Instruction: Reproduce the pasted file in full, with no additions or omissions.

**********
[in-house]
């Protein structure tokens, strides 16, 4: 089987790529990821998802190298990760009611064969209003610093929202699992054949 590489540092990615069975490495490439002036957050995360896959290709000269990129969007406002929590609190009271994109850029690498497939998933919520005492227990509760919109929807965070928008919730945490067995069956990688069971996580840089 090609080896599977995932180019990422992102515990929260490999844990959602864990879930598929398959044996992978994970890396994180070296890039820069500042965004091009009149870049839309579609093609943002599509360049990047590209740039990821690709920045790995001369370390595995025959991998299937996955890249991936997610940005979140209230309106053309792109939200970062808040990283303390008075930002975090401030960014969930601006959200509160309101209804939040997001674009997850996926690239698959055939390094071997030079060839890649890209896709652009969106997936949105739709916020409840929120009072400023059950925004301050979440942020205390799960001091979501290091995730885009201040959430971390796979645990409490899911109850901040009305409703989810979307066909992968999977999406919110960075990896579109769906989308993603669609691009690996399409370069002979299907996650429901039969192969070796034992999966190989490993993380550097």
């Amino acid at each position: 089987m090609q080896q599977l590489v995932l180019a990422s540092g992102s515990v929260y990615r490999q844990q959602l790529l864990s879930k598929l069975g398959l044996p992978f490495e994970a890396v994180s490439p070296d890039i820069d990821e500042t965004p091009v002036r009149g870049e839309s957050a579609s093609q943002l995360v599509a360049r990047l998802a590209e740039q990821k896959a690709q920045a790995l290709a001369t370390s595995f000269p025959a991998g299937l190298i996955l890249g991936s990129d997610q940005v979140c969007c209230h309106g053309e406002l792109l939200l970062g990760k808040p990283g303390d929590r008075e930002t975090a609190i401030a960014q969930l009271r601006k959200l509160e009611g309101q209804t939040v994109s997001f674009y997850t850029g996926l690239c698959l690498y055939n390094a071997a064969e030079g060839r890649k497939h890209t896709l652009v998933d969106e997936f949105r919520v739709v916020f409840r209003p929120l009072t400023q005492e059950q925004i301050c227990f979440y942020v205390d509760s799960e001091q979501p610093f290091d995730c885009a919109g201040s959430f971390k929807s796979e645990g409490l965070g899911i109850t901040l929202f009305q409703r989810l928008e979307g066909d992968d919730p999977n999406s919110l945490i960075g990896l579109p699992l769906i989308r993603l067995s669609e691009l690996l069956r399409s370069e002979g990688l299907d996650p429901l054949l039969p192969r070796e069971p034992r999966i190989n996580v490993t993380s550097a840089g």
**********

[in-house]
């Protein structure tokens, strides 16, 4: 089987790529990821998802190298990760009611064969209003610093929202699992054949 590489540092990615069975490495490439002036957050995360896959290709000269990129969007406002929590609190009271994109850029690498497939998933919520005492227990509760919109929807965070928008919730945490067995069956990688069971996580840089 090609080896599977995932180019990422992102515990929260490999844990959602864990879930598929398959044996992978994970890396994180070296890039820069500042965004091009009149870049839309579609093609943002599509360049990047590209740039990821690709920045790995001369370390595995025959991998299937996955890249991936997610940005979140209230309106053309792109939200970062808040990283303390008075930002975090401030960014969930601006959200509160309101209804939040997001674009997850996926690239698959055939390094071997030079060839890649890209896709652009969106997936949105739709916020409840929120009072400023059950925004301050979440942020205390799960001091979501290091995730885009201040959430971390796979645990409490899911109850901040009305409703989810979307066909992968999977999406919110960075990896579109769906989308993603669609691009690996399409370069002979299907996650429901039969192969070796034992999966190989490993993380550097």
């Amino acid at each position: 089987m090609q080896q599977l590489v995932l180019a990422s540092g992102s515990v929260y990615r490999q844990q959602l790529l864990s879930k598929l069975g398959l044996p992978f490495e994970a890396v994180s490439p070296d890039i820069d990821e500042t965004p091009v002036r009149g870049e839309s957050a579609s093609q943002l995360v599509a360049r990047l998802a590209e740039q990821k896959a690709q920045a790995l290709a001369t370390s595995f000269p025959a991998g299937l190298i996955l890249g991936s990129d997610q940005v979140c969007c209230h309106g053309e406002l792109l939200l970062g990760k808040p990283g303390d929590r008075e930002t975090a609190i401030a960014q969930l009271r601006k959200l509160e009611g309101q209804t939040v994109s997001f674009y997850t850029g996926l690239c698959l690498y055939n390094a071997a064969e030079g060839r890649k497939h890209t896709l652009v998933d969106e997936f949105r919520v739709v916020f409840r209003p929120l009072t400023q005492e059950q925004i301050c227990f979440y942020v205390d509760s799960e001091q979501p610093f290091d995730c885009a919109g201040s959430f971390k929807s796979e645990g409490l965070g899911i109850t901040l929202f009305q409703r989810l928008e979307g066909d992968d919730p999977n999406s919110l945490i960075g990896l579109p699992l769906i989308r993603l067995s669609e691009l690996l069956r399409s370069e002979g990688l299907d996650p429901l054949l039969p192969r070796e069971p034992r999966i190989n996580v490993t993380s550097a840089g």